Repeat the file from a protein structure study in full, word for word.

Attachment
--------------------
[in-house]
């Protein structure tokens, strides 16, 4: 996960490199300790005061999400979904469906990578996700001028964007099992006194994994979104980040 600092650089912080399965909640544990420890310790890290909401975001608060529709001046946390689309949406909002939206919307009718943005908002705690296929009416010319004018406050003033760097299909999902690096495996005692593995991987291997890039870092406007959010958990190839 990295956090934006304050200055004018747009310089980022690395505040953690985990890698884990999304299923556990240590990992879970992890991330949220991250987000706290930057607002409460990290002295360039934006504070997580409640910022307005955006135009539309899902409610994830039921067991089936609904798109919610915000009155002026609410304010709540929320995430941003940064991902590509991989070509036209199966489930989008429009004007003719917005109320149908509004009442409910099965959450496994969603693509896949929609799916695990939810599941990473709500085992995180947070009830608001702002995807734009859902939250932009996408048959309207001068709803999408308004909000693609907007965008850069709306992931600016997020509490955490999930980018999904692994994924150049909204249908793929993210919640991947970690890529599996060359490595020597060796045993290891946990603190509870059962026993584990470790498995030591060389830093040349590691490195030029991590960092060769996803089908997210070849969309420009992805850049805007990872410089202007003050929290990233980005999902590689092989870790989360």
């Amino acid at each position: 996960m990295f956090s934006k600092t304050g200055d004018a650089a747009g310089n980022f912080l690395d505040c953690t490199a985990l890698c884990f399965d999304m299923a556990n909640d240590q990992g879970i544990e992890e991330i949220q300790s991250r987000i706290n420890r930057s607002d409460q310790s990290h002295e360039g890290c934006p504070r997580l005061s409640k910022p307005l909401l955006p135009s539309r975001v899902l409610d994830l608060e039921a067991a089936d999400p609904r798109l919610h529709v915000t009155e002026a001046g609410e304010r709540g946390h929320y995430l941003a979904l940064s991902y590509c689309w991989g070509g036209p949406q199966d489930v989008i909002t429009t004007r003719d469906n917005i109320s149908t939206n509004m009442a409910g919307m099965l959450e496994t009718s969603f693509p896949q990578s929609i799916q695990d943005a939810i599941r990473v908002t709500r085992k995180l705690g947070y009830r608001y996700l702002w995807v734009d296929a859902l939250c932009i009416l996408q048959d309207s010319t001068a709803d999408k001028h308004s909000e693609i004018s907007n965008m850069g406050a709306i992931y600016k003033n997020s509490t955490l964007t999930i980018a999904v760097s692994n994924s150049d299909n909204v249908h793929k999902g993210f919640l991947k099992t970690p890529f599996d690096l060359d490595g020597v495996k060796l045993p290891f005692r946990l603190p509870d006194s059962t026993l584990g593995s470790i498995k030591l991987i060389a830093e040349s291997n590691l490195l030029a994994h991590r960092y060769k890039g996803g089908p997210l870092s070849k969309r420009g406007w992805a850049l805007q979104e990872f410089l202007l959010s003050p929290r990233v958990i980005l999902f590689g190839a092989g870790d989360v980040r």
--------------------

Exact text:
[in-house]
């Protein structure tokens, strides 16, 4: 996960490199300790005061999400979904469906990578996700001028964007099992006194994994979104980040 600092650089912080399965909640544990420890310790890290909401975001608060529709001046946390689309949406909002939206919307009718943005908002705690296929009416010319004018406050003033760097299909999902690096495996005692593995991987291997890039870092406007959010958990190839 990295956090934006304050200055004018747009310089980022690395505040953690985990890698884990999304299923556990240590990992879970992890991330949220991250987000706290930057607002409460990290002295360039934006504070997580409640910022307005955006135009539309899902409610994830039921067991089936609904798109919610915000009155002026609410304010709540929320995430941003940064991902590509991989070509036209199966489930989008429009004007003719917005109320149908509004009442409910099965959450496994969603693509896949929609799916695990939810599941990473709500085992995180947070009830608001702002995807734009859902939250932009996408048959309207001068709803999408308004909000693609907007965008850069709306992931600016997020509490955490999930980018999904692994994924150049909204249908793929993210919640991947970690890529599996060359490595020597060796045993290891946990603190509870059962026993584990470790498995030591060389830093040349590691490195030029991590960092060769996803089908997210070849969309420009992805850049805007990872410089202007003050929290990233980005999902590689092989870790989360």
């Amino acid at each position: 996960m990295f956090s934006k600092t304050g200055d004018a650089a747009g310089n980022f912080l690395d505040c953690t490199a985990l890698c884990f399965d999304m299923a556990n909640d240590q990992g879970i544990e992890e991330i949220q300790s991250r987000i706290n420890r930057s607002d409460q310790s990290h002295e360039g890290c934006p504070r997580l005061s409640k910022p307005l909401l955006p135009s539309r975001v899902l409610d994830l608060e039921a067991a089936d999400p609904r798109l919610h529709v915000t009155e002026a001046g609410e304010r709540g946390h929320y995430l941003a979904l940064s991902y590509c689309w991989g070509g036209p949406q199966d489930v989008i909002t429009t004007r003719d469906n917005i109320s149908t939206n509004m009442a409910g919307m099965l959450e496994t009718s969603f693509p896949q990578s929609i799916q695990d943005a939810i599941r990473v908002t709500r085992k995180l705690g947070y009830r608001y996700l702002w995807v734009d296929a859902l939250c932009i009416l996408q048959d309207s010319t001068a709803d999408k001028h308004s909000e693609i004018s907007n965008m850069g406050a709306i992931y600016k003033n997020s509490t955490l964007t999930i980018a999904v760097s692994n994924s150049d299909n909204v249908h793929k999902g993210f919640l991947k099992t970690p890529f599996d690096l060359d490595g020597v495996k060796l045993p290891f005692r946990l603190p509870d006194s059962t026993l584990g593995s470790i498995k030591l991987i060389a830093e040349s291997n590691l490195l030029a994994h991590r960092y060769k890039g996803g089908p997210l870092s070849k969309r420009g406007w992805a850049l805007q979104e990872f410089l202007l959010s003050p929290r990233v958990i980005l999902f590689g190839a092989g870790d989360v980040r």